A one-way jurisdiction clause (also known as “hybrid”, “asymmetrical” or “unilateral non-exclusive” jurisdiction clauses), requires that one of the parties to a contract must always submit a dispute arising from the contract to a particular country’s courts, whilst allowing the other party the flexibility to commence proceedings in the courts of any country it may choose.
One-way jurisdiction clauses are becoming more prevalent in Life Science transactions where, by way of example, licensors want the flexibility to deal with patent related disputes in the courts of the country where the patent is applied for or granted.
Recent court decisions in a number of jurisdictions have questioned the validity of one-way jurisdiction clauses.
To maximise the likelihood of a one-way jurisdiction clause being enforceable, consider taking the following steps:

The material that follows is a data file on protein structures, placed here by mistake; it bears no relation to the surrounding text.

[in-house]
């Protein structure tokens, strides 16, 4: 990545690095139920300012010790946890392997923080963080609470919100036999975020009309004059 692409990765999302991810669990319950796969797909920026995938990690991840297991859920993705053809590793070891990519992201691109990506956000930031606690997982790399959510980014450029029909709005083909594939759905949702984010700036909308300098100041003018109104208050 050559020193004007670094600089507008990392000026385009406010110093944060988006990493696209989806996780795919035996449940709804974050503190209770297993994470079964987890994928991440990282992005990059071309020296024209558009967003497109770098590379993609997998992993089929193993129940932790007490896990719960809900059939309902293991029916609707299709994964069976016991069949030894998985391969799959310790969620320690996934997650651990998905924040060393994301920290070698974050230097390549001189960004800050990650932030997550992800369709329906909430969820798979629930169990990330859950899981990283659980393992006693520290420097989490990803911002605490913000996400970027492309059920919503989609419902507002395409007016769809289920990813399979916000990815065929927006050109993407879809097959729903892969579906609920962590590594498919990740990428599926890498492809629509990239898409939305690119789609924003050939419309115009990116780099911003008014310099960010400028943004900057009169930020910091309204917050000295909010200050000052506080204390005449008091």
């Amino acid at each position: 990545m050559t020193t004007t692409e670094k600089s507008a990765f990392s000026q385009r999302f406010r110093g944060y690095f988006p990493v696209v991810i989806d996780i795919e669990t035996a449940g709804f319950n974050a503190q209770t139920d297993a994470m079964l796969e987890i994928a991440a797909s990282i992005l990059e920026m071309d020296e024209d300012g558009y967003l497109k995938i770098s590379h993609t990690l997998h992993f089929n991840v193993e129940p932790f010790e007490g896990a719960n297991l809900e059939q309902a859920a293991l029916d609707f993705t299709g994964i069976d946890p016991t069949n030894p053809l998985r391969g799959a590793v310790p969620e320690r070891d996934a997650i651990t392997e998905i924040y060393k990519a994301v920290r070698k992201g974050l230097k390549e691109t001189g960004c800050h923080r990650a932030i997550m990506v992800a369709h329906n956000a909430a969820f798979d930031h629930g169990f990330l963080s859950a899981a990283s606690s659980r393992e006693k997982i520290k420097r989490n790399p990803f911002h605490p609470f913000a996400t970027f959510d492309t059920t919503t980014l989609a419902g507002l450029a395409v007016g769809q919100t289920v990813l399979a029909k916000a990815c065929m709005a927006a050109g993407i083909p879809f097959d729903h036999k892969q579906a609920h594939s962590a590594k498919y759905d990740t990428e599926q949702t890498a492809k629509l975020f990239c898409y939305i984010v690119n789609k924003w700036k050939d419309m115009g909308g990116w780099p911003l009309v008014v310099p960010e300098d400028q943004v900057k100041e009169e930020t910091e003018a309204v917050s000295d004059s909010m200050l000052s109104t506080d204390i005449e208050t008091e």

- choose as governing law the laws of a jurisdiction that recognises the validity of one-way jurisdiction clauses;
- include in the one-way jurisdiction clause an explanation of why the unilateral right to bring proceedings in a second jurisdiction is required – many of the recent decisions on the validity of one-way jurisdiction clauses focus on the lack of fairness to one party; if there is an objective reason for making the jurisdiction clause it may give better arguments to defeat this “unfairness” defence;
- if you know at the outset that disputes are likely to arise in certain jurisdictions, take local law advice on the enforceability of one-way jurisdiction clauses in these jurisdictions before executing the contract;
- consider presenting a one-way jurisdiction clause as a non-exclusive jurisdiction clause.
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